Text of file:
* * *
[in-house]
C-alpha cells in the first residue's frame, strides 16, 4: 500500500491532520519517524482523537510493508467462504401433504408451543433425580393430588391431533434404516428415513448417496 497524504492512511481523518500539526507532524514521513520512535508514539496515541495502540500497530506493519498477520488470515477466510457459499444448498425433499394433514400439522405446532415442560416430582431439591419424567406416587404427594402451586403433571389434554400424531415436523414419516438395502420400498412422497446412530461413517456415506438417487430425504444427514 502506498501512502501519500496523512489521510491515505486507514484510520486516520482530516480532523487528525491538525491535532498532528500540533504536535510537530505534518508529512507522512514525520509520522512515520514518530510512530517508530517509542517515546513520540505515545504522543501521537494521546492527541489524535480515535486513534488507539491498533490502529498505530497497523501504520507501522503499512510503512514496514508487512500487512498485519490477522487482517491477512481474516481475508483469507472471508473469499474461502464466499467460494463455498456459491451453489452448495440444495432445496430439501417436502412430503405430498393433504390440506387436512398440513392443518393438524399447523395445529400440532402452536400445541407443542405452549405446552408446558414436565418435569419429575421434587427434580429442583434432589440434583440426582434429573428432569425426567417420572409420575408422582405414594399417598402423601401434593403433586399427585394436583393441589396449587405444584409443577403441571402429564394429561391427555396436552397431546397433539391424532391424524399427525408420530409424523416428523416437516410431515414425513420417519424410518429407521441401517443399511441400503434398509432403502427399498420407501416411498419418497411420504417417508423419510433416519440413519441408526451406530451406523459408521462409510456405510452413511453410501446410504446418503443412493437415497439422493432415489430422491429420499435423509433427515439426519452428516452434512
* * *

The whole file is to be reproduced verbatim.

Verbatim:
[in-house]
C-alpha cells in the first residue's frame, strides 16, 4: 500500500491532520519517524482523537510493508467462504401433504408451543433425580393430588391431533434404516428415513448417496 497524504492512511481523518500539526507532524514521513520512535508514539496515541495502540500497530506493519498477520488470515477466510457459499444448498425433499394433514400439522405446532415442560416430582431439591419424567406416587404427594402451586403433571389434554400424531415436523414419516438395502420400498412422497446412530461413517456415506438417487430425504444427514 502506498501512502501519500496523512489521510491515505486507514484510520486516520482530516480532523487528525491538525491535532498532528500540533504536535510537530505534518508529512507522512514525520509520522512515520514518530510512530517508530517509542517515546513520540505515545504522543501521537494521546492527541489524535480515535486513534488507539491498533490502529498505530497497523501504520507501522503499512510503512514496514508487512500487512498485519490477522487482517491477512481474516481475508483469507472471508473469499474461502464466499467460494463455498456459491451453489452448495440444495432445496430439501417436502412430503405430498393433504390440506387436512398440513392443518393438524399447523395445529400440532402452536400445541407443542405452549405446552408446558414436565418435569419429575421434587427434580429442583434432589440434583440426582434429573428432569425426567417420572409420575408422582405414594399417598402423601401434593403433586399427585394436583393441589396449587405444584409443577403441571402429564394429561391427555396436552397431546397433539391424532391424524399427525408420530409424523416428523416437516410431515414425513420417519424410518429407521441401517443399511441400503434398509432403502427399498420407501416411498419418497411420504417417508423419510433416519440413519441408526451406530451406523459408521462409510456405510452413511453410501446410504446418503443412493437415497439422493432415489430422491429420499435423509433427515439426519452428516452434512